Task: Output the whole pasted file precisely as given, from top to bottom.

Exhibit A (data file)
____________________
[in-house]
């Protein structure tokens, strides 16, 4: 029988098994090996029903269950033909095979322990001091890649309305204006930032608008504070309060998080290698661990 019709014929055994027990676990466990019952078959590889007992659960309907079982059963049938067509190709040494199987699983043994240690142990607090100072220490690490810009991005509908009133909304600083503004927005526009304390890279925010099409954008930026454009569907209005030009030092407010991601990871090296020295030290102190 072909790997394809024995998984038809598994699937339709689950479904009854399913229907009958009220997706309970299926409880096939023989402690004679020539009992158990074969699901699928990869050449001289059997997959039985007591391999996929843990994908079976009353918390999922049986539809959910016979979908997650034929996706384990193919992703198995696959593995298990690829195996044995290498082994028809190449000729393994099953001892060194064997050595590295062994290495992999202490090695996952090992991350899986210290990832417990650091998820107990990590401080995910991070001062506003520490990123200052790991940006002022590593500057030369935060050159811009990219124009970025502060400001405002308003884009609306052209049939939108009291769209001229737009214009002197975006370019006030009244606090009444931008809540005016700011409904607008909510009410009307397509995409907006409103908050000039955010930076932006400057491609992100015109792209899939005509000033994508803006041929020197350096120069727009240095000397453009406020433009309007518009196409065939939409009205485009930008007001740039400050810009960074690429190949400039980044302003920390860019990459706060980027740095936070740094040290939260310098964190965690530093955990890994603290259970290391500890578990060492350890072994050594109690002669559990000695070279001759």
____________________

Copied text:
[in-house]
């Protein structure tokens, strides 16, 4: 029988098994090996029903269950033909095979322990001091890649309305204006930032608008504070309060998080290698661990 019709014929055994027990676990466990019952078959590889007992659960309907079982059963049938067509190709040494199987699983043994240690142990607090100072220490690490810009991005509908009133909304600083503004927005526009304390890279925010099409954008930026454009569907209005030009030092407010991601990871090296020295030290102190 072909790997394809024995998984038809598994699937339709689950479904009854399913229907009958009220997706309970299926409880096939023989402690004679020539009992158990074969699901699928990869050449001289059997997959039985007591391999996929843990994908079976009353918390999922049986539809959910016979979908997650034929996706384990193919992703198995696959593995298990690829195996044995290498082994028809190449000729393994099953001892060194064997050595590295062994290495992999202490090695996952090992991350899986210290990832417990650091998820107990990590401080995910991070001062506003520490990123200052790991940006002022590593500057030369935060050159811009990219124009970025502060400001405002308003884009609306052209049939939108009291769209001229737009214009002197975006370019006030009244606090009444931008809540005016700011409904607008909510009410009307397509995409907006409103908050000039955010930076932006400057491609992100015109792209899939005509000033994508803006041929020197350096120069727009240095000397453009406020433009309007518009196409065939939409009205485009930008007001740039400050810009960074690429190949400039980044302003920390860019990459706060980027740095936070740094040290939260310098964190965690530093955990890994603290259970290391500890578990060492350890072994050594109690002669559990000695070279001759």